Modern terminology stems from 1998 when the cluster was referred to as Westerlund 1 (Wd1), with a paper describing Ara A as star 26 and Ara C as star 9.[3]


The star is located 16,500[citation needed] light-years from Earth and is almost obscured at visible wavelengths by severe extinction due to interstellar dust, hence it has been studied extensively in the longer infrared to radio wavelengths. The star has the size between 1,530 to 2,544 solar radii.[citation needed] Its spectral type identifies it a red star with a high luminosity. At radio wavelengths it is 310,000 times brighter than the Sun,[citation needed] making its luminosity range somewhere around 380,000 times brighter than the Sun (mag -9.2).[6]

Westerlund 1-26 is classified as a luminous supergiant. With its surface temperature of about 3000 K, it occupies the upper right corner of the Hertzsprung-Russell diagram. The cool temperature means it emits most of its energy in the infrared spectrum. It also shows huge mass loss of atmospheric material, suggesting that it may further evolve into a Wolf-Rayet star.[citation needed]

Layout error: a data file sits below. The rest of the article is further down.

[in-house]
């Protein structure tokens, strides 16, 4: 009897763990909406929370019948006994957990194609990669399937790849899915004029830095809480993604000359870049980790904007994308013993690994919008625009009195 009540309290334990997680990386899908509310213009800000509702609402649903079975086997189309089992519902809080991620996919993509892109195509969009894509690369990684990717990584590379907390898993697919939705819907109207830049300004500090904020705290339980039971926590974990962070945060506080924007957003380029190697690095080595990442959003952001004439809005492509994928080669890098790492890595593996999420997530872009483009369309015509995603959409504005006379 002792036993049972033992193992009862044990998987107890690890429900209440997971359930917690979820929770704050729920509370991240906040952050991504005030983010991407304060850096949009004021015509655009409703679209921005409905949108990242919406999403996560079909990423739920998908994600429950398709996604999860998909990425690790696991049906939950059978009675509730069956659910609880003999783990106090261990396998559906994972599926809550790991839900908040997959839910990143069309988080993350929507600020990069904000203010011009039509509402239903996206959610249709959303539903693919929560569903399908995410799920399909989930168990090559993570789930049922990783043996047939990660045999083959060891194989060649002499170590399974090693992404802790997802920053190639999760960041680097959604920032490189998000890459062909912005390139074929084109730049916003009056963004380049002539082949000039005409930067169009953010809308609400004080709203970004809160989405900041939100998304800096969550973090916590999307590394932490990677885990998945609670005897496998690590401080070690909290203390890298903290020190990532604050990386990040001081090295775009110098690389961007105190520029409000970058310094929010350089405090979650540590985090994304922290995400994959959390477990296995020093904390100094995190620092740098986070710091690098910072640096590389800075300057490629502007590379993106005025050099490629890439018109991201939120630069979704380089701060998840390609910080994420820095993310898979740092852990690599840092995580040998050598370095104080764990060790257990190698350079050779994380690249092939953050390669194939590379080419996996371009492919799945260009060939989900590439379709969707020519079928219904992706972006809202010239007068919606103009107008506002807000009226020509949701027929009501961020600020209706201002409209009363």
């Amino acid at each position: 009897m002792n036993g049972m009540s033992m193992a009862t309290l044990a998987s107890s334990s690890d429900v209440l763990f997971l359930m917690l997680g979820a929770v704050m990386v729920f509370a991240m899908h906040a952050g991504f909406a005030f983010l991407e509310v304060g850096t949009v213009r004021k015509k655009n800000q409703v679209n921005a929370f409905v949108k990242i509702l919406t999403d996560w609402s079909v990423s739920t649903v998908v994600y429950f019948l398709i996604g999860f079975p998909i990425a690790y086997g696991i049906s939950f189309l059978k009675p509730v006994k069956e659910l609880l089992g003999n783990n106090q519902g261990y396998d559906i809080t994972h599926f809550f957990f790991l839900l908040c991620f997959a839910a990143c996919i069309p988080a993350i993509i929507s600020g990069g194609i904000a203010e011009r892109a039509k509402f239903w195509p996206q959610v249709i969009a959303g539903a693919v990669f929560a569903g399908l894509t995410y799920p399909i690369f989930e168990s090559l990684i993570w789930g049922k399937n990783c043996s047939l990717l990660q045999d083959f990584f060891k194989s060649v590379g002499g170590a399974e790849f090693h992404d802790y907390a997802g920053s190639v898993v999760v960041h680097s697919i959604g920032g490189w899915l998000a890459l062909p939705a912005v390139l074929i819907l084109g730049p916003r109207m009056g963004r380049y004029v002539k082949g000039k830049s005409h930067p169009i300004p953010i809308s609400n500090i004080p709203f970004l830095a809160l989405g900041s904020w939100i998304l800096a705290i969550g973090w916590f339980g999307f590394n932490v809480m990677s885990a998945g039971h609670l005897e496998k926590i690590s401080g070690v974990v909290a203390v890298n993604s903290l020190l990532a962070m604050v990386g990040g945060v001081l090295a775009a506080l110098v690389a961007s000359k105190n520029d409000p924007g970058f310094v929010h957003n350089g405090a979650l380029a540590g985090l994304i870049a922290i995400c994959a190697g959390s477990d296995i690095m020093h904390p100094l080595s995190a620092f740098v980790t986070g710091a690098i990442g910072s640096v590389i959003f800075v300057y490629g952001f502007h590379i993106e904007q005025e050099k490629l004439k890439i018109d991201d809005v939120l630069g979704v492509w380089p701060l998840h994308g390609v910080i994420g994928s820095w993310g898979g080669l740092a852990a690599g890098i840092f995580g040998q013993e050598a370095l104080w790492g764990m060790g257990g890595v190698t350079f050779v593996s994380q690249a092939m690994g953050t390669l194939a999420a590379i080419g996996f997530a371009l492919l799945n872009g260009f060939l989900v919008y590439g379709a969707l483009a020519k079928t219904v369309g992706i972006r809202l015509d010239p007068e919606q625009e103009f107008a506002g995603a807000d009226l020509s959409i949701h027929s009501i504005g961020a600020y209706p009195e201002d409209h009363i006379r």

Westerlund 1-26 has been observed to change its spectral class during several periods, but it has not been seen to change its luminosity. One possibility is that the dust extinction only passes a particular wavelength in the spectrum.[citation needed]

In October 2013, astronomers using the European Southern Observatory's Very Large Survey Telescope (VST) discovered that Westerlund 1-26 is surrounded by a glowing cloud of ionized hydrogen. This is the first ionized nebula to be have been discovered around a red supergiant star. The nebula extends 1.30 parsecs of the star and contains considerable material with a temperature of 800 K.[6]

See also[edit]


  1. ^ a b c d Cutri, R. M.; Skrutskie, M. F.; Van Dyk, S.; Beichman, C. A.; Carpenter, J. M.; Chester, T.; Cambresy, L.; Evans, T.; Fowler, J.; Gizis, J.; Howard, E.; Huchra, J.; Jarrett, T.; Kopan, E. L.; Kirkpatrick, J. D.; Light, R. M.; Marsh, K. A.; McCallon, H.; Schneider, S.; Stiening, R.; Sykes, M.; Weinberg, M.; Wheaton, W. A.; Wheelock, S.; Zacarias, N. (2003). "VizieR Online Data Catalog: 2MASS All-Sky Catalog of Point Sources (Cutri+ 2003)". VizieR On-line Data Catalog: II/246. Originally published in: 2003yCat.2246....0C 2246: 0. Bibcode:2003yCat.2246....0C.